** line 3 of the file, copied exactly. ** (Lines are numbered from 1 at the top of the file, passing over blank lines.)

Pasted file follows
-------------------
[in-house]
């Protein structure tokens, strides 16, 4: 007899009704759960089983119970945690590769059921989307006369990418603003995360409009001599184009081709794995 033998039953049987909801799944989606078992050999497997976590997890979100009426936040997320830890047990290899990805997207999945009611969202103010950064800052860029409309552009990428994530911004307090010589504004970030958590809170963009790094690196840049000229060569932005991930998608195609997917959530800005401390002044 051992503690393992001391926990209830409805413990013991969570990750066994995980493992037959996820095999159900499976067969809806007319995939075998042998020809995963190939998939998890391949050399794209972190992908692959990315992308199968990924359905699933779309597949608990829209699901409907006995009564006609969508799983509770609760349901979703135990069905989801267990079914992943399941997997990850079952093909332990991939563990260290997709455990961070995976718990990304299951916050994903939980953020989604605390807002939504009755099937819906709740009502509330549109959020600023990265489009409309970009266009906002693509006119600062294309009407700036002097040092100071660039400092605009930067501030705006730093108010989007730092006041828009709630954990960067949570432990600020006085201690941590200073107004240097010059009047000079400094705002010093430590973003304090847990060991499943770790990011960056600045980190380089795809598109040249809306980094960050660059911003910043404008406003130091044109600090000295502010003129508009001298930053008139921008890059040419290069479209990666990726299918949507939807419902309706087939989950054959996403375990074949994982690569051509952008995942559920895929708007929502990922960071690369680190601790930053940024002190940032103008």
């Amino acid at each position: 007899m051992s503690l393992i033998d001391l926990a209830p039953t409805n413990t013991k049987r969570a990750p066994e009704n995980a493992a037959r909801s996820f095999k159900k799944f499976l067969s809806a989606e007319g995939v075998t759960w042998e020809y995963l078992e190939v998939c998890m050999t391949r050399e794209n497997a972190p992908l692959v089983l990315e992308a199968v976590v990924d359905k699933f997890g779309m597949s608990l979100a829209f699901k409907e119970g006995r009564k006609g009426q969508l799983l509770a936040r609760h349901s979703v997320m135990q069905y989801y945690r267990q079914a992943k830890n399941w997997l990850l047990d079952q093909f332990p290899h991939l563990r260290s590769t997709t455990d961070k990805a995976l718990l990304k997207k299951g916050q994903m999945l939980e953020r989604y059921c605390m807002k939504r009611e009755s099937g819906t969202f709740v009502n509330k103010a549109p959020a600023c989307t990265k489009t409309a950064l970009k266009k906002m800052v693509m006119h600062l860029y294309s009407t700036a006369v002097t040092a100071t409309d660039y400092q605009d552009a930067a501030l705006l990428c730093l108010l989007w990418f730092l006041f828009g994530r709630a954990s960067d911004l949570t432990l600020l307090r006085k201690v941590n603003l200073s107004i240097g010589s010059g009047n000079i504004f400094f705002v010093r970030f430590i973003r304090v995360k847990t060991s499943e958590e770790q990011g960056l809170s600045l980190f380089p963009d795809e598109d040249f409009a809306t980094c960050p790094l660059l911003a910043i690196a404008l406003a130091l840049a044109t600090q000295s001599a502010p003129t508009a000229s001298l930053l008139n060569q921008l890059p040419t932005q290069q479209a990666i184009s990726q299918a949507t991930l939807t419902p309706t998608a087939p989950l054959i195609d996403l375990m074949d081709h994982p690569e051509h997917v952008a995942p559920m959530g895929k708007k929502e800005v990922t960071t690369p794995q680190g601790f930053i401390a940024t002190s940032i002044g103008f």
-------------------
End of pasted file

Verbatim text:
């Amino acid at each position: 007899m051992s503690l393992i033998d001391l926990a209830p039953t409805n413990t013991k049987r969570a990750p066994e009704n995980a493992a037959r909801s996820f095999k159900k799944f499976l067969s809806a989606e007319g995939v075998t759960w042998e020809y995963l078992e190939v998939c998890m050999t391949r050399e794209n497997a972190p992908l692959v089983l990315e992308a199968v976590v990924d359905k699933f997890g779309m597949s608990l979100a829209f699901k409907e119970g006995r009564k006609g009426q969508l799983l509770a936040r609760h349901s979703v997320m135990q069905y989801y945690r267990q079914a992943k830890n399941w997997l990850l047990d079952q093909f332990p290899h991939l563990r260290s590769t997709t455990d961070k990805a995976l718990l990304k997207k299951g916050q994903m999945l939980e953020r989604y059921c605390m807002k939504r009611e009755s099937g819906t969202f709740v009502n509330k103010a549109p959020a600023c989307t990265k489009t409309a950064l970009k266009k906002m800052v693509m006119h600062l860029y294309s009407t700036a006369v002097t040092a100071t409309d660039y400092q605009d552009a930067a501030l705006l990428c730093l108010l989007w990418f730092l006041f828009g994530r709630a954990s960067d911004l949570t432990l600020l307090r006085k201690v941590n603003l200073s107004i240097g010589s010059g009047n000079i504004f400094f705002v010093r970030f430590i973003r304090v995360k847990t060991s499943e958590e770790q990011g960056l809170s600045l980190f380089p963009d795809e598109d040249f409009a809306t980094c960050p790094l660059l911003a910043i690196a404008l406003a130091l840049a044109t600090q000295s001599a502010p003129t508009a000229s001298l930053l008139n060569q921008l890059p040419t932005q290069q479209a990666i184009s990726q299918a949507t991930l939807t419902p309706t998608a087939p989950l054959i195609d996403l375990m074949d081709h994982p690569e051509h997917v952008a995942p559920m959530g895929k708007k929502e800005v990922t960071t690369p794995q680190g601790f930053i401390a940024t002190s940032i002044g103008f």